The James Webb Space Telescope will be the world’s premier space science observatory when it launches in 2021. Webb will solve mysteries in our solar system, look beyond to distant worlds around other stars, and probe the mysterious structures and origins of our universe and our place in it. Webb is an international program led by NASA with its partners, ESA (European Space Agency) and the Canadian Space Agency.


How is stellar mass of a galaxy obtained? - Astronomy

PSR J0348+0432 is a record-breaking binary system. Copyright: ESO/L. Calçada

With LISA we will survey compact stellar-mass binary systems in our own galaxy and better understand the structure of the Milky Way.

Very soon after activation, LISA will detect gravitational wave signals from known nearby binary compact stars. Because of their known positions and periods they serve as “verification binaries” ensuring in particular, predictable LISA signals. Signals are also certain to appear from populations of numerous and various remnants in our galaxy, including white dwarfs and neutron stars, which are known to exist from electromagnetic observations.

Extrapolation of known samples predicts that LISA will detect several thousand binaries. For hundreds of these, LISA will determine the orbital periods, mass parameters and distance, a rich trove of information for detailed mapping of our home galaxy.

These discoveries will also shed light on the outcome of the common envelope phase, on the progenitors of type Ia supernovae, and on tidal and non-gravitational influences on orbits associated with the internal physics of the compact remnants themselves.

LISA will detect only the brightest and nearest binaries as individual sources millions of others from across the Galaxy will blend together into a confusion foreground.


Fingerprint Dive into the research topics of 'Galaxy and Mass Assembly (GAMA): The stellar mass budget of galaxy spheroids and discs'. Together they form a unique fingerprint.

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1011 M· and group halo mass

1012.5 M·h-1. We further quantify the variation in spheroid-to-total mass ratio with group halo mass for central and satellite populations as well as the radial variation of this ratio within groups.",

Galaxy and Mass Assembly (GAMA) : The stellar mass budget of galaxy spheroids and discs. / Moffett, Amanda J. Lange, Rebecca Driver, Simon P. Robotham, Aaron S.G. Kelvin, Lee S. Alpaslan, Mehmet Andrews, Stephen K. Bland-Hawthorn, Joss Brough, Sarah Cluver, Michelle E. Colless, Matthew Davies, Luke J.M. Holwerda, Benne W. Hopkins, Andrew M. Kafle, Prajwal R. Liske, Jochen Meyer, Martin.

Research output : Contribution to journal › Article › peer-review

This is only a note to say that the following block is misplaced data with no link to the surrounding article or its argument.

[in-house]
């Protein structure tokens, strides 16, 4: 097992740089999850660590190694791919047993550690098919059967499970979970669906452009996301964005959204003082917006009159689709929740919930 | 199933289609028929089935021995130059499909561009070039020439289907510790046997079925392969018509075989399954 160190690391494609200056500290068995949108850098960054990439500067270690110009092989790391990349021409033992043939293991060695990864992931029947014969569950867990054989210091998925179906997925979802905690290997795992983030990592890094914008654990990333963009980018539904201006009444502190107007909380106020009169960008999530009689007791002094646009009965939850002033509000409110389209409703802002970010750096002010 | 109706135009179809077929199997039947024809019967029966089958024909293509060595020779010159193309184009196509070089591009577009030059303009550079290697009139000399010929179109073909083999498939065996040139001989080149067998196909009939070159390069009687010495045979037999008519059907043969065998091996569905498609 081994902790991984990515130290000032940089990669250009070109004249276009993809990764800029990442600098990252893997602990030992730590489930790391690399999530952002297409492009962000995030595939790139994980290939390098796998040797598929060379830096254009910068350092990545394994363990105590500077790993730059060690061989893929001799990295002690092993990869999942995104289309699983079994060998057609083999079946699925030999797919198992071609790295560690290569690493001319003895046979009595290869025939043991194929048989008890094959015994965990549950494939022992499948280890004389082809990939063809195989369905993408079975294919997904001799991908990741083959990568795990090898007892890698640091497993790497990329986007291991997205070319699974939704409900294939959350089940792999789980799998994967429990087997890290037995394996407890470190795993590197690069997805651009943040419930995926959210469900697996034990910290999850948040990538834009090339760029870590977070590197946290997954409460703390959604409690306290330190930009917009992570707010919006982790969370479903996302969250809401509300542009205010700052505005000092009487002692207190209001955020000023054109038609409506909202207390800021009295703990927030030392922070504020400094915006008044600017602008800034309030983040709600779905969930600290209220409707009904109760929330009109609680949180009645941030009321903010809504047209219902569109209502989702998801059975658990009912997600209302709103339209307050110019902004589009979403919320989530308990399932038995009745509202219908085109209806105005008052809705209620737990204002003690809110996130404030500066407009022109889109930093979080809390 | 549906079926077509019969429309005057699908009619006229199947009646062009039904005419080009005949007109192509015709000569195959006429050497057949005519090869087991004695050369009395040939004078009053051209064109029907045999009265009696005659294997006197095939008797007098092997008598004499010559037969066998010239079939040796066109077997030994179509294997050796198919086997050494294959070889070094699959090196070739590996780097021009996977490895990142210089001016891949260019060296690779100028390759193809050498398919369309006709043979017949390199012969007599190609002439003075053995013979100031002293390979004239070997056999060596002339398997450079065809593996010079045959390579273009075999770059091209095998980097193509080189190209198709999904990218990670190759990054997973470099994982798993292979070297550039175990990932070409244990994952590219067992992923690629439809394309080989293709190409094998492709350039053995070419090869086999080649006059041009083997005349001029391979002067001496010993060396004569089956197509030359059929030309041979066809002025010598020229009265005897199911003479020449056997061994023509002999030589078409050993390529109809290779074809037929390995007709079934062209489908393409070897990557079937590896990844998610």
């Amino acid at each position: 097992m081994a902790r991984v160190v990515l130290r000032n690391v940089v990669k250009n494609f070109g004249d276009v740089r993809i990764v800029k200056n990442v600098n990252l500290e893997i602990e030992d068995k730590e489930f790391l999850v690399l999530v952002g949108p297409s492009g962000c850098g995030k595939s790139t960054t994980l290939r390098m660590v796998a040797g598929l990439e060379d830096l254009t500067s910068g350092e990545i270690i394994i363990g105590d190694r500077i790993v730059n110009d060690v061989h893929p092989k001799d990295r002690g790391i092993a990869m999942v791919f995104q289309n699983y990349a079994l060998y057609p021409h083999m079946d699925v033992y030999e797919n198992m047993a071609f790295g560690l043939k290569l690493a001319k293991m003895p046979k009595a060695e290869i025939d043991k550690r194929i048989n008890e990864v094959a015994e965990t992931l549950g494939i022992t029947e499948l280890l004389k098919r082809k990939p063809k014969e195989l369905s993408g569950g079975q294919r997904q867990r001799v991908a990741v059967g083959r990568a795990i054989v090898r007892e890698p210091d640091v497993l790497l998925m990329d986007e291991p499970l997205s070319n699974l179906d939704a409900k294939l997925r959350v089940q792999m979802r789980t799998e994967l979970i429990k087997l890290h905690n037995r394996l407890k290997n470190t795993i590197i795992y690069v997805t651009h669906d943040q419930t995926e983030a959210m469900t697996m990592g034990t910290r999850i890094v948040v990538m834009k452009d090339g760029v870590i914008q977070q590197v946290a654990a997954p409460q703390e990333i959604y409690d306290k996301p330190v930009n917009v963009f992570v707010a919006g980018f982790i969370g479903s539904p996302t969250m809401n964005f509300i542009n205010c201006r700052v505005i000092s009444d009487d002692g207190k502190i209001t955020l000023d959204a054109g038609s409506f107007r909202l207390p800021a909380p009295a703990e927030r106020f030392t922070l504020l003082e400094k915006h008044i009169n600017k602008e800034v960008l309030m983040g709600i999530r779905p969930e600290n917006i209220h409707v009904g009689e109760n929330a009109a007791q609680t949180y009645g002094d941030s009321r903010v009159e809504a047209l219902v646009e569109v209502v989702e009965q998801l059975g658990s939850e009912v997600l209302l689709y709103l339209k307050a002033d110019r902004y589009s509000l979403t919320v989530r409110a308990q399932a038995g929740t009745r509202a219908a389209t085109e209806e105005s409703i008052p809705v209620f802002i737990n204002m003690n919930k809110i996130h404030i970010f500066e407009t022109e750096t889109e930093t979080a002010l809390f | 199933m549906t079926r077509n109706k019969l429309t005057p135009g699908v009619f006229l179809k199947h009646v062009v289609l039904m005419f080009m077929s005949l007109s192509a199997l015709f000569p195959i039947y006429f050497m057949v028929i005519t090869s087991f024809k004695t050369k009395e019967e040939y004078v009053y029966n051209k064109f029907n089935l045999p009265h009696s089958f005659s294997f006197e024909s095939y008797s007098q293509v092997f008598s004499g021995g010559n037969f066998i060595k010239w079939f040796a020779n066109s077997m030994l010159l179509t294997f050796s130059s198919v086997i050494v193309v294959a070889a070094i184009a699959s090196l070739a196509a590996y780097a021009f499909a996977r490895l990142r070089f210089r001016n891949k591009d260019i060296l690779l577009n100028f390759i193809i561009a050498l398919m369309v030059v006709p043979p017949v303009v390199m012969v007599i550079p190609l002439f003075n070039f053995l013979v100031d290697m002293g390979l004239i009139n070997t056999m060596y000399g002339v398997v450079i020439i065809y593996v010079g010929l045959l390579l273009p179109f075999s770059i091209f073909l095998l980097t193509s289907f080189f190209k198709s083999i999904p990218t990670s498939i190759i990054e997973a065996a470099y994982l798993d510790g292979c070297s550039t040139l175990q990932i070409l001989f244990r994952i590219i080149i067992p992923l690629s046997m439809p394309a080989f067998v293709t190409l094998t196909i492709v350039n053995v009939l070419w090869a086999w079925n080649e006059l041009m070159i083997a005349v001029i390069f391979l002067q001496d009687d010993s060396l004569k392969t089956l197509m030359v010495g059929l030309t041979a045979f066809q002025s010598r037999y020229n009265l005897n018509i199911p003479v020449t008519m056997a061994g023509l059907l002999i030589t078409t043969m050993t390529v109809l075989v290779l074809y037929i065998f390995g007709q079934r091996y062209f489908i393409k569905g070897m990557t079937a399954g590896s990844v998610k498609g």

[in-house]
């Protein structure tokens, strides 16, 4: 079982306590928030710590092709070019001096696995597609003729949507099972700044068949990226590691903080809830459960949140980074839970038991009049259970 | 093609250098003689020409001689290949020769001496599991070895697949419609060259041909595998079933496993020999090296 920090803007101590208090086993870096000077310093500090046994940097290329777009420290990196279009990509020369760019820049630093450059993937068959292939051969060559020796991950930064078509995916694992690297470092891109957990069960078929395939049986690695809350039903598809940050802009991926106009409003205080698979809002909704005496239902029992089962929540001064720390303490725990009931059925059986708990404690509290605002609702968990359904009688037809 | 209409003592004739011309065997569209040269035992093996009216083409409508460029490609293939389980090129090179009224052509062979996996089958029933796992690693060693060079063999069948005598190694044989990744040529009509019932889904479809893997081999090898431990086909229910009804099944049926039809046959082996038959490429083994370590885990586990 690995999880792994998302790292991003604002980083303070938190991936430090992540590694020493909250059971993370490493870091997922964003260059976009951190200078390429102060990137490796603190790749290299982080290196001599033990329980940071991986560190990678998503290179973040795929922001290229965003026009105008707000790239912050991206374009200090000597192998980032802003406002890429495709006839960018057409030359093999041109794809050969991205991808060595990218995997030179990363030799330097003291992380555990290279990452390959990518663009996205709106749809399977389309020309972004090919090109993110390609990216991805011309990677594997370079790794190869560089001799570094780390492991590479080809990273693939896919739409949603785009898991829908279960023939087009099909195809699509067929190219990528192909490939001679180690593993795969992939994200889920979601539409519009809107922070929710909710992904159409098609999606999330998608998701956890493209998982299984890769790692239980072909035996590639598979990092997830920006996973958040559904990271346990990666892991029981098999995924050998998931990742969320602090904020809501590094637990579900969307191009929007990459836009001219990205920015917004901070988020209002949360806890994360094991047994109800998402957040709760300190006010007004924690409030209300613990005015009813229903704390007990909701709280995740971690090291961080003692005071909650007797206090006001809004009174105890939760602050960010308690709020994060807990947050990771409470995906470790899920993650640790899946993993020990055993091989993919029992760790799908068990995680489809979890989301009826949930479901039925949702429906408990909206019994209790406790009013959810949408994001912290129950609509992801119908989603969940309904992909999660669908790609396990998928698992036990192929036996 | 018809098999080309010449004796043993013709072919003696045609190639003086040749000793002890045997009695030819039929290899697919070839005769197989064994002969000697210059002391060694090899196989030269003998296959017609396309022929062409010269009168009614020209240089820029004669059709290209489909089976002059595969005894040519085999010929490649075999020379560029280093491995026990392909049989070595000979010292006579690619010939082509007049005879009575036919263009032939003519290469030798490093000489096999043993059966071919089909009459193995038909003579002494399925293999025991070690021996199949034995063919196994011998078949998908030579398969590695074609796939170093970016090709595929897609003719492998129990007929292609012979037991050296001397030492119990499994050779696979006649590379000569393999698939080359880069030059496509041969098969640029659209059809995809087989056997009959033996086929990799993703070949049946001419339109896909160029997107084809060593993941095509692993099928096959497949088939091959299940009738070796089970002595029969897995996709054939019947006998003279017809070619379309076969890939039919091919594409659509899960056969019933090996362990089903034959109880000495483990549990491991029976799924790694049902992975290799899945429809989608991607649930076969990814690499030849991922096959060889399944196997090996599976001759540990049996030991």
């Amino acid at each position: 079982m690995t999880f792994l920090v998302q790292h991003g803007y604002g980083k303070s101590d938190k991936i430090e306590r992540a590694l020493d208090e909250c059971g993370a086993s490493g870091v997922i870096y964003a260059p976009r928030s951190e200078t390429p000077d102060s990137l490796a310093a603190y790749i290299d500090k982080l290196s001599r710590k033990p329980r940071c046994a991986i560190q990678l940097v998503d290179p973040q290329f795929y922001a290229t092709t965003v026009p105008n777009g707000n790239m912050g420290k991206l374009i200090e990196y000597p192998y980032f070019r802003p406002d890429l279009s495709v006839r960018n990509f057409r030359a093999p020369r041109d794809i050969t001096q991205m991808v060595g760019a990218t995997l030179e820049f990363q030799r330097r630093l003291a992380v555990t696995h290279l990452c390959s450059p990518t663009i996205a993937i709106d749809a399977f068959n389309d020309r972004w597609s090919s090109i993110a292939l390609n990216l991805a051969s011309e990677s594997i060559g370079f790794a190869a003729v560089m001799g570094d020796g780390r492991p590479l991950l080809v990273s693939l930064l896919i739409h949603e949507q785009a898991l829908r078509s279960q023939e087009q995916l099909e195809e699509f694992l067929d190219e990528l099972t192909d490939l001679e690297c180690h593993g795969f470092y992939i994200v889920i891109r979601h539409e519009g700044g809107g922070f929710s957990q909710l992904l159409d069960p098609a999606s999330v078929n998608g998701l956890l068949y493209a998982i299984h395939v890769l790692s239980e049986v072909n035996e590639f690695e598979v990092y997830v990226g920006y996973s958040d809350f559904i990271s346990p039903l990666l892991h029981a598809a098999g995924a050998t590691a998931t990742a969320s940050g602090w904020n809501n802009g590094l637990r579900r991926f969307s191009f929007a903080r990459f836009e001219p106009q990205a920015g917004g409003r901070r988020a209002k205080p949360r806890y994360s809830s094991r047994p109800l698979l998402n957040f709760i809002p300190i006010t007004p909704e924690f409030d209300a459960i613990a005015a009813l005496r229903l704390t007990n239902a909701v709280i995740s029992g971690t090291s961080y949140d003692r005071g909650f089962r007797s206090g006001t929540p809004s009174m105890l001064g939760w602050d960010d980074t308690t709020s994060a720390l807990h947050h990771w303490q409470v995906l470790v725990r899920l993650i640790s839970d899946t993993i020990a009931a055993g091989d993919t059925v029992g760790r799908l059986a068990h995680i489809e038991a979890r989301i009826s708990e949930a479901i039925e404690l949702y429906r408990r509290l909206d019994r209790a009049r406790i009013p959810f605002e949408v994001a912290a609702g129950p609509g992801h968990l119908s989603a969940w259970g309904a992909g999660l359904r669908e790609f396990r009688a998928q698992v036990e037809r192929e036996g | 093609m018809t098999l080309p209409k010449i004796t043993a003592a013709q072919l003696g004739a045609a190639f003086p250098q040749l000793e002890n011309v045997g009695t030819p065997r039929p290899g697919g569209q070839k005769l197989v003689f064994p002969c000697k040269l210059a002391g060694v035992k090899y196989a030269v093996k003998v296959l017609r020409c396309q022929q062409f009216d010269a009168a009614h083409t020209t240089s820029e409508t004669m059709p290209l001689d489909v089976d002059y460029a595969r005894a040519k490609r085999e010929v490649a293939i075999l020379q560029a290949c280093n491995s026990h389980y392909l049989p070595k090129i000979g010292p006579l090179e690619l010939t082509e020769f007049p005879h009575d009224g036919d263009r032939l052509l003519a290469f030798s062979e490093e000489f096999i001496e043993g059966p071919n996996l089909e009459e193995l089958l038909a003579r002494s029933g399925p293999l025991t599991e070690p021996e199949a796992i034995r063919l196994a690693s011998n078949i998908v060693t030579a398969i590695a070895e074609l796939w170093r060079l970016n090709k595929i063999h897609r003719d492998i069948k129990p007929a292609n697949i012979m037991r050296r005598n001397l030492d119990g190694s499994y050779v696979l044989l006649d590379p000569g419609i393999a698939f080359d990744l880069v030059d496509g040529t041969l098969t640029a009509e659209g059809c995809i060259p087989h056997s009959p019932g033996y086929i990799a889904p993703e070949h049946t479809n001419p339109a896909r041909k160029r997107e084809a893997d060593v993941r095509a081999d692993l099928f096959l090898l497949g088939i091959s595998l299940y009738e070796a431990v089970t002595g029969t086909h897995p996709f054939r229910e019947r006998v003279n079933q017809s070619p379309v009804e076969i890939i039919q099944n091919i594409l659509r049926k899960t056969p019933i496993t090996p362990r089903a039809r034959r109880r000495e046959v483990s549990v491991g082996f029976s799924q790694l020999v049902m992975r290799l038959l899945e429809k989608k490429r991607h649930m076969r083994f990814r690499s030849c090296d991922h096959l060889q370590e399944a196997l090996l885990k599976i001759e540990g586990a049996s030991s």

T1 - Galaxy and Mass Assembly (GAMA)

T2 - The stellar mass budget of galaxy spheroids and discs

N2 - We build on a recent photometric decomposition analysis of 7506 Galaxy and Mass Assembly (GAMA) survey galaxies to derive stellar mass function fits to individual spheroid and disc component populations down to a lower mass limit of log(M*/M·) = 8. We find that the spheroid/disc mass distributions for individual galaxy morphological types are well described by single Schechter function forms. We derive estimates of the total stellar mass densities in spheroids (ρspheroid = 1.24 ± 0.49 × 108 M· Mpc -3h0.7) and discs (ρdisc = 1.20 ± 0.45 × 108 M· Mpc -3h0.7), which translates to approximately 50 per cent of the local stellar mass density in spheroids and 48 per cent in discs. The remaining stellar mass is found in the dwarf 'little blue spheroid' class, which is not obviously similar in structure to either classical spheroid or disc populations. We also examine the variation of component mass ratios across galaxy mass and group halo mass regimes, finding the transition from spheroid to disc mass dominance occurs near galaxy stellar mass

1011 M· and group halo mass

1012.5 M·h-1. We further quantify the variation in spheroid-to-total mass ratio with group halo mass for central and satellite populations as well as the radial variation of this ratio within groups.

AB - We build on a recent photometric decomposition analysis of 7506 Galaxy and Mass Assembly (GAMA) survey galaxies to derive stellar mass function fits to individual spheroid and disc component populations down to a lower mass limit of log(M*/M·) = 8. We find that the spheroid/disc mass distributions for individual galaxy morphological types are well described by single Schechter function forms. We derive estimates of the total stellar mass densities in spheroids (ρspheroid = 1.24 ± 0.49 × 108 M· Mpc -3h0.7) and discs (ρdisc = 1.20 ± 0.45 × 108 M· Mpc -3h0.7), which translates to approximately 50 per cent of the local stellar mass density in spheroids and 48 per cent in discs. The remaining stellar mass is found in the dwarf 'little blue spheroid' class, which is not obviously similar in structure to either classical spheroid or disc populations. We also examine the variation of component mass ratios across galaxy mass and group halo mass regimes, finding the transition from spheroid to disc mass dominance occurs near galaxy stellar mass

1011 M· and group halo mass

1012.5 M·h-1. We further quantify the variation in spheroid-to-total mass ratio with group halo mass for central and satellite populations as well as the radial variation of this ratio within groups.


Watch the video: Η σύγκρουση με τον γαλαξία της Ανδρομέδας. Astronio X #2 (May 2022).